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Alan Lomax’s famed collection is focus of Appalshop festival in Whitesburg this weekend




Alan Lomax recorded this gathering in Blackey in the early 1960s.

Alan Lomax recorded this gathering in Blackey in the early 1960s.

Over the course of 50 years, from 1933 to 1983, pioneering folklorist Alan Lomax collected some 60 hours of recordings in or relating to the Commonwealth of Kentucky — ballads, lyrics, banjo breakdowns, fiddle tunes, religious material, children’s games, topical songs, and oral history. In 2015, Lomax’s centennial year, the Alan Lomax Archive of the Association for Cultural Equity and the American Folklife Center at the Library of Congress are collaborating with a variety of Kentucky institutions to return the Lomax collections to the people of the Commonwealth.

Appalshop, with support from the National Endowment for the Arts, will host the Lomax material and conduct a series of public programming and activities across the region that celebrate both the material that Alan Lomax collected and the communities and traditions he documented. These events will include performances of Lomax material by contemporary artists, collecting of stories from descendants and neighbors of people Lomax recorded, and public forums with noted scholars and folklorists.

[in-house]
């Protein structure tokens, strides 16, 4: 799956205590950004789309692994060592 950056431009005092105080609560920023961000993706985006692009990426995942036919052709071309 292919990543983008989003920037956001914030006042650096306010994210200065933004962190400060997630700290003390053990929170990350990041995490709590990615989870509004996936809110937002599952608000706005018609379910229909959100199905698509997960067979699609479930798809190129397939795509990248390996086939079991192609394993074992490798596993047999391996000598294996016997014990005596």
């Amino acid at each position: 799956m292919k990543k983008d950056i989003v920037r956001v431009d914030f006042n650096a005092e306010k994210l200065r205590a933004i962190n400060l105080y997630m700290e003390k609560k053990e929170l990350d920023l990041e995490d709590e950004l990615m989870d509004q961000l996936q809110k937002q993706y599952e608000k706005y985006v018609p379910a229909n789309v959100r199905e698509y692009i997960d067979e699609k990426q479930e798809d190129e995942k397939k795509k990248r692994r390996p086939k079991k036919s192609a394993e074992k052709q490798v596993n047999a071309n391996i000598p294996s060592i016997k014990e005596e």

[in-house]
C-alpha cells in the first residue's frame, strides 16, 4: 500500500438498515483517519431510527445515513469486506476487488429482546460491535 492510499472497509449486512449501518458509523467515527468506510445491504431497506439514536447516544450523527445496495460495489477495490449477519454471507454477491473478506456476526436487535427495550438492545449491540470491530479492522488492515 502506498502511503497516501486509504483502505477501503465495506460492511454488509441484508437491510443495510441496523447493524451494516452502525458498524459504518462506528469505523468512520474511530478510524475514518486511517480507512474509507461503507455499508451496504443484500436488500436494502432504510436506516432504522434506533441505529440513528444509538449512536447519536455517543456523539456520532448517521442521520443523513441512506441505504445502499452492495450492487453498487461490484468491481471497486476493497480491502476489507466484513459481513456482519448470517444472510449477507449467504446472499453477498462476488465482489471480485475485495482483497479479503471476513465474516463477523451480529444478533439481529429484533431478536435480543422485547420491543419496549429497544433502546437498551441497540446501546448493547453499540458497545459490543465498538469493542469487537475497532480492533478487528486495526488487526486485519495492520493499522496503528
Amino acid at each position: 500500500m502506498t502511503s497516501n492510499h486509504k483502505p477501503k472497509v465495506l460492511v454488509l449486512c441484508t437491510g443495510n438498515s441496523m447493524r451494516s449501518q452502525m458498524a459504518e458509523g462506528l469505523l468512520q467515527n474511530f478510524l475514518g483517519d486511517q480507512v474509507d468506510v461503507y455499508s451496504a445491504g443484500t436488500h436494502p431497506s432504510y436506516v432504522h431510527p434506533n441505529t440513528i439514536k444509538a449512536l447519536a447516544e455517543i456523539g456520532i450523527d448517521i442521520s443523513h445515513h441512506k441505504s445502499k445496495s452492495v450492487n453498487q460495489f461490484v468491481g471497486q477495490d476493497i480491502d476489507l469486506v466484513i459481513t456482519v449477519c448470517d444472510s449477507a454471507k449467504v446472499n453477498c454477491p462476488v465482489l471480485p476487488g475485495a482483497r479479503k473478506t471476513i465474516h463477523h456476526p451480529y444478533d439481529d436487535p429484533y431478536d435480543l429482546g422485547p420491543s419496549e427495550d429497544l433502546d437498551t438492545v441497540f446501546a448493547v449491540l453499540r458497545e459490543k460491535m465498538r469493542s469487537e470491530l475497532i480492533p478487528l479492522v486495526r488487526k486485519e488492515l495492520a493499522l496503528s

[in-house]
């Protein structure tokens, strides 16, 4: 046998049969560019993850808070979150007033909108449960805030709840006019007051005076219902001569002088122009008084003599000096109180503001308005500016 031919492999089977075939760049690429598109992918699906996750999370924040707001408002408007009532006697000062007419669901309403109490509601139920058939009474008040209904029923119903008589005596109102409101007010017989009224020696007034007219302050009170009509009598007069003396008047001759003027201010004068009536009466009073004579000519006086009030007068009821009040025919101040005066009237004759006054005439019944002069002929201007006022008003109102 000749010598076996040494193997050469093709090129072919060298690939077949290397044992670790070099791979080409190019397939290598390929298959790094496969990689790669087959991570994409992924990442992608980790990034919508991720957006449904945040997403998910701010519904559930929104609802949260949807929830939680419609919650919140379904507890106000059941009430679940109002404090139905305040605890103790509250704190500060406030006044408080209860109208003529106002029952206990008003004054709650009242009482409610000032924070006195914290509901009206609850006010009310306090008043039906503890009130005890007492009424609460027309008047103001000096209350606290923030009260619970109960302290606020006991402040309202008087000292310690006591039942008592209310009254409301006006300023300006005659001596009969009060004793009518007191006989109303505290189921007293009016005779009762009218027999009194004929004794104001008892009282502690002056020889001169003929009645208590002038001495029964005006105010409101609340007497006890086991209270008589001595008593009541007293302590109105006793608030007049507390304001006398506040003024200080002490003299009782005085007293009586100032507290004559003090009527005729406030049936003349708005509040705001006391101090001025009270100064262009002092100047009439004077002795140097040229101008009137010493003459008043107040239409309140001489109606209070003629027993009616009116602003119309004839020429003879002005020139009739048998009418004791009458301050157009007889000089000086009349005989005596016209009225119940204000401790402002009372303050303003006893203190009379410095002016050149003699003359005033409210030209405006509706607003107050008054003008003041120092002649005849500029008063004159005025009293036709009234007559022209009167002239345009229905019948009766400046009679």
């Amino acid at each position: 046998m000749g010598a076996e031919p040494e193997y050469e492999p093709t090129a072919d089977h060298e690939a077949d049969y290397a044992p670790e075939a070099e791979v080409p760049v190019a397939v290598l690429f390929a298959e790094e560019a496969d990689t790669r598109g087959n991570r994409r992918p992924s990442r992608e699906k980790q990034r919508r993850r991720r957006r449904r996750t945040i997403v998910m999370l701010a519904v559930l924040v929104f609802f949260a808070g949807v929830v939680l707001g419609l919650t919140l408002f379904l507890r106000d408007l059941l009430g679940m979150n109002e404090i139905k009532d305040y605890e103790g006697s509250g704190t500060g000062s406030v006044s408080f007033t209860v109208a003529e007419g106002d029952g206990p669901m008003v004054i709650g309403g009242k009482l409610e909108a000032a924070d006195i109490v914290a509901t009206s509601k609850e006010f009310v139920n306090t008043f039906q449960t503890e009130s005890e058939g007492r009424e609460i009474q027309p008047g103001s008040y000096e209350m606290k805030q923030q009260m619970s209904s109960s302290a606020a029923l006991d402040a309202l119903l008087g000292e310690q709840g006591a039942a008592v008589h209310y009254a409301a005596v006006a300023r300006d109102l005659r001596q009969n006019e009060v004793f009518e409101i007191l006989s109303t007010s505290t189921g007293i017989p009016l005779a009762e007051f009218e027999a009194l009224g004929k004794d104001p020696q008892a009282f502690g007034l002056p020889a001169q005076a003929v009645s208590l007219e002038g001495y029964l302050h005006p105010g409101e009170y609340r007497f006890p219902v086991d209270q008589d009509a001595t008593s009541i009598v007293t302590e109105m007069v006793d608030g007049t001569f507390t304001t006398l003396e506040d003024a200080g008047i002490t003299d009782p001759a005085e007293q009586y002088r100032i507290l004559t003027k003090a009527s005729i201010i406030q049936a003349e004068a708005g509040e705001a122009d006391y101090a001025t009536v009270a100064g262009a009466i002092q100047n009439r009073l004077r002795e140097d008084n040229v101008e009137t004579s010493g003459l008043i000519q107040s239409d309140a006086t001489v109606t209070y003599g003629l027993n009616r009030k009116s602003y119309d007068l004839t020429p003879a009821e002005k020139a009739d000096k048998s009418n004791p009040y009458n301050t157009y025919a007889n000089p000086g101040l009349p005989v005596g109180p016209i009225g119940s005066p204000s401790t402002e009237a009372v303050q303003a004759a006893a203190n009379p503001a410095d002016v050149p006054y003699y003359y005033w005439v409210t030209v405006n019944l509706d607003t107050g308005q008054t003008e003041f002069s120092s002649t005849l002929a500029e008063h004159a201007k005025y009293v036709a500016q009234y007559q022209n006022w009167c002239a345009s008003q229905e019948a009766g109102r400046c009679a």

The Alan Lomax Kentucky Repatriation Initiative kicks off this year on June 5 and 6 during Appalshop’s 29th annual “Seedtime on the Cumberland Festival,” which will feature a round-robin performance by young Kentucky musicians interpreting songs from across the five decades of Lomax’s Kentucky recordings, as well as archival media screenings from the Alan Lomax Collection at the American Folklife Center and the Appalshop Archive.

The Seedtime on the Cumberland round-robin performance will feature the following artists:

• Sam Gleaves is a folk-singer and songwriter from Wytheville, Virginia. Gleaves earned a degree in Folklore from Berea College and preserves mountain culture in performance and documentary media.

• Kevin Howard is a singer, banjo player, and guitarist from McRoberts. His repertoire is comprised of old-time music, hymns, and the banjo ballads.

• Bonnie ‘Prince’ Billy is a moniker used by Louisville musician Will Oldham. makes music out of Louisville, Kentucky, and has done so for a number of years. Oldham co-starred in the film “Matewan” as a boy, and was in Whitesburg for the film’s Appalachian debut at the Whitesburg Cinema.

• Karly Dawn Milner from Rowan County sings, writes and plays guitar and banjo with her band KarlyDawn & The HillFolk and has appeared at Merlefest, the Berea Celebration of Traditional Music, Seedtime on the Cumberland, the Carter Family Fold, the Old Town School of Folk Music in Chicago, and on Kentucky’s Red Barn Radio.

• Brett Ratliff is a musician who grew up in Van Lear in Floyd County. As a youngster, Ratliff sang in church and sang along to recordings of Loretta Lynn and Hank Williams. As a teenager he began playing guitar for bluegrass bands. He later learned banjo tunes and ballads from some of the masters of old time music.

• Nathan Salsburg is a Grammy nominated producer, archivist, writer, and guitarist, and Curator of the Alan Lomax Archive.

Persons wishing for information on this weekend’s event at Appalshop may call 633-0108.


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